By Leslie Brody
(NorthJersey.Com, June 18, 2012)
A state Senate committee advanced a bill Monday to overhaul the century-old system for granting and revoking teacher tenure so that the job protection is linked to good performance.
A series of disparate advocacy groups expressed support for the bill, which Sen. M. Teresa Ruiz, D-Essex, has been refining for more than a year. Many speakers said it put children’s needs for quality instruction first, while respecting the due process rights of adults.
The bill, which the Senate Budget and Appropriations Committee approved unanimously, requires a mentorship year followed by two good evaluations for a teacher to get tenure after a fourth year on the job. A teacher would face tenure charges after poor ratings on two consecutive annual evaluations. The bill also says tenure cases should be heard by arbitrators rather than administrative judges, a change pushed by teachers’ unions.
Due to recent compromises, the bill no longer includes provisions to weaken the role of seniority in protecting veteran teachers during layoffs due to budget cuts. Ruiz had previously pushed for an end to the seniority system known as last-in-first-out but said she had to give that up to get the tenure bill passed.
The New Jersey Education Association, the American Federation of Teachers, the Garden State Coalition of Schools, Democrats for Education Reform, the New Jersey Chamber of Commerce and several other groups applauded the bill.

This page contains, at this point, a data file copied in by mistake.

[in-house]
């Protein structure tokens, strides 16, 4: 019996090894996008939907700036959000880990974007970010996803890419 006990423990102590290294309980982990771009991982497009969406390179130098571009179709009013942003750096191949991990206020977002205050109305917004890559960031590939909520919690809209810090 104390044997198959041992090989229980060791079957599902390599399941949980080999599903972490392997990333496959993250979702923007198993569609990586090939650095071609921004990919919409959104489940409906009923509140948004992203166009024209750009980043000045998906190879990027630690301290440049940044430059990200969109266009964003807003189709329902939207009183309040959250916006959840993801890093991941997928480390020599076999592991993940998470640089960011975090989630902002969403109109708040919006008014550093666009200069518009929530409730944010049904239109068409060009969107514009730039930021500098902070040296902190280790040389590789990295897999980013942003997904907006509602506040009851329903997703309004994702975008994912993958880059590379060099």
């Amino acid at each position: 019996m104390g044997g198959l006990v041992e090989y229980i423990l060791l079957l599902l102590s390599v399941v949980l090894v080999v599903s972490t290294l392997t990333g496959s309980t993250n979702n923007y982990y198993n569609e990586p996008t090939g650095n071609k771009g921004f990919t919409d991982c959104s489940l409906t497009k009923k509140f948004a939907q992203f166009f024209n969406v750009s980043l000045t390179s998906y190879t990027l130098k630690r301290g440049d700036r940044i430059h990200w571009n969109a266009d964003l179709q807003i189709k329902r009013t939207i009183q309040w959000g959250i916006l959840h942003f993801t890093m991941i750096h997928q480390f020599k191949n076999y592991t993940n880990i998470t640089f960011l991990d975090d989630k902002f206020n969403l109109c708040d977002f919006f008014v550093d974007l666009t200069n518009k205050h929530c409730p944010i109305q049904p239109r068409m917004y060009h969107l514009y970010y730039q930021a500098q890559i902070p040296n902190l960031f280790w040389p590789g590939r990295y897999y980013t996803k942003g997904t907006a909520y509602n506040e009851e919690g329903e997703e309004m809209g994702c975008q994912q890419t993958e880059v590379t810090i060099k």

The New Jersey School Boards Association said it was a step in the right direction, but expressed concern about the fair choice of arbitrators, and the loss of provisions to end last-in-first-out. Ruiz said that when the tenure bill is implemented and ineffective teachers are removed, that issue will “become more moot” and that longevity “will not be the sole indicator” in determining which teachers keep their jobs.
“This is a common-sense bill,” said Shavar Jeffries, a professor at Seton Hall Law School and a member of the Newark school board. “It’s common sense to say educators should only get tenure after demonstrating effectiveness on the job.’
The New Jersey Principals and Supervisors Association expressed concern that the bill limited too sharply the bases on which an educator could challenge a district’s attempt to revoke tenure. The bill largely prohibits the filing of an appeal of tenure revocation except on “process” grounds for failure to “substantially adhere to the evaluation process.”